Wright served from 1948 to 1952.
1948: Fielding Wright becomes Mississippi’s fiftieth governor
1948: Dixiecrat splinter group breaks away from Democratic Party
Also known as the States’ Rights Democratic Party, the political party opposed racial integration and openly sought to keep the oppressive reality of Jim Crow entrenched in Southern culture.
1948: Tennessee Williams wins Pulitzer Prize for Drama for A Streetcar Named Desire
A respected playwright, Williams also wrote The Glass Menagerie, Cat on a Hot Tin Roof, and other plays that appeared on Broadway and were made into films. Williams was born in Columbus, Mississippi, on March 26, 1911, and lived briefly in Clarksdale, Mississippi, before moving to St. Louis, Missouri. He died in New York City on February 24, 1983.
1948: Television stations in Memphis and New Orleans go on the air
Although most Mississippians had to wait until the state had a station in 1953, some enterprising citizens bought televisions and put up antennas to pick up the signals from stations in Memphis and New Orleans.
February 7, 1948: Gladys Noel Bates files lawsuit for equal pay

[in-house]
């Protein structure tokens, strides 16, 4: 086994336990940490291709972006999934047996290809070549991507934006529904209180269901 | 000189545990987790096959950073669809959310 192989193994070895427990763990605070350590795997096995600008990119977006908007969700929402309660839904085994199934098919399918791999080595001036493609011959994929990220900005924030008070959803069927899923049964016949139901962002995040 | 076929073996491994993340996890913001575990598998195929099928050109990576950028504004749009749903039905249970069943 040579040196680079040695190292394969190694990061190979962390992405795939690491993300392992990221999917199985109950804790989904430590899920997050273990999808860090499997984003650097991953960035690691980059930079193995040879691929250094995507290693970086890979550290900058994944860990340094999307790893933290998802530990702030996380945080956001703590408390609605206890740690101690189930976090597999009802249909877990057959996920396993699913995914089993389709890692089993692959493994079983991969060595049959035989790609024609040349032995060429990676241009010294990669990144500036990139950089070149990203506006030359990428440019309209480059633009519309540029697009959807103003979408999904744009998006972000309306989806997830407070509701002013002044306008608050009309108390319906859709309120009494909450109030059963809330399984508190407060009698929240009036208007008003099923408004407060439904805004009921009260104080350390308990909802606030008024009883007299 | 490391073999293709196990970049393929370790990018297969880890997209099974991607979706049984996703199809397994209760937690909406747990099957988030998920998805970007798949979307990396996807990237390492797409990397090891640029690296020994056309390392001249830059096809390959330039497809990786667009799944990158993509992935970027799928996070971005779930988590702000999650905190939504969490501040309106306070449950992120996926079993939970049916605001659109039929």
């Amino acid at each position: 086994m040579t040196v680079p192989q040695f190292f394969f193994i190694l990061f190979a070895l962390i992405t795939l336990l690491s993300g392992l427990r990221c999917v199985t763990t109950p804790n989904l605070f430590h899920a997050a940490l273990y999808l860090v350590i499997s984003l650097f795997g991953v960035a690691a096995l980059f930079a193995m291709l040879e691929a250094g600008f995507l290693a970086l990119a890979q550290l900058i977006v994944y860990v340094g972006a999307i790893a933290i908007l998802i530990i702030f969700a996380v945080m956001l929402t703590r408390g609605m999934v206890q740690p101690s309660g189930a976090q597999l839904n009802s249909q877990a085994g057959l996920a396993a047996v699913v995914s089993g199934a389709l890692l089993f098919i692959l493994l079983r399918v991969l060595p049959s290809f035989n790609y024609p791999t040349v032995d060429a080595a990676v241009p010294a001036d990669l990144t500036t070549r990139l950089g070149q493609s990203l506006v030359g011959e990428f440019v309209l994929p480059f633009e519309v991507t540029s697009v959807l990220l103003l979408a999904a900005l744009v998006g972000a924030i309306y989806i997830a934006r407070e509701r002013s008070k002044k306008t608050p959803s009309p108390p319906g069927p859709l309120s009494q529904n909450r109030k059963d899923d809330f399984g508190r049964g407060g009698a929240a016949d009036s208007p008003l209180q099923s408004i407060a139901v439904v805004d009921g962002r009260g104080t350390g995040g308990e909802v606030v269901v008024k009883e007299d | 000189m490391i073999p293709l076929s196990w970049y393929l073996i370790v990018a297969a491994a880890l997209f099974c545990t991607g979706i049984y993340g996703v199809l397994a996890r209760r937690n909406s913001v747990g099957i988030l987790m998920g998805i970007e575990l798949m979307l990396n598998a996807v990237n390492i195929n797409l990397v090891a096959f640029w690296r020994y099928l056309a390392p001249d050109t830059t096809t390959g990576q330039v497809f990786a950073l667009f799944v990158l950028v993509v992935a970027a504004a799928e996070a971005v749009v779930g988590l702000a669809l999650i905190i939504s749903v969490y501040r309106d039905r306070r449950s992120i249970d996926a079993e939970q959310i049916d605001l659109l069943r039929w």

The lawsuit was filed against the Jackson schools for pay discrimination against Bates and other African American teachers.Link to the catalog
July 12-15, 1948: Democratic National Convention in Philadelphia, Pennsylvania
Hubert Humphrey gave a controversial speech urging the party to adopt an anti-segregation platform. Thirty-five delegates from Alabama and Mississippi walked out of the convention.
Image: An angry Mississippi delegate tore this flag from its staff as the Mississippi delegation walked out of the Democratic National Convention.
July 17, 1948: Dixiecrat Convention held in Birmingham, Alabama
Governor Strom Thurmond of South Carolina was nominated as president of the States’ Rights Democratic Party and Governor Fielding Wright of Mississippi was nominated as vice president.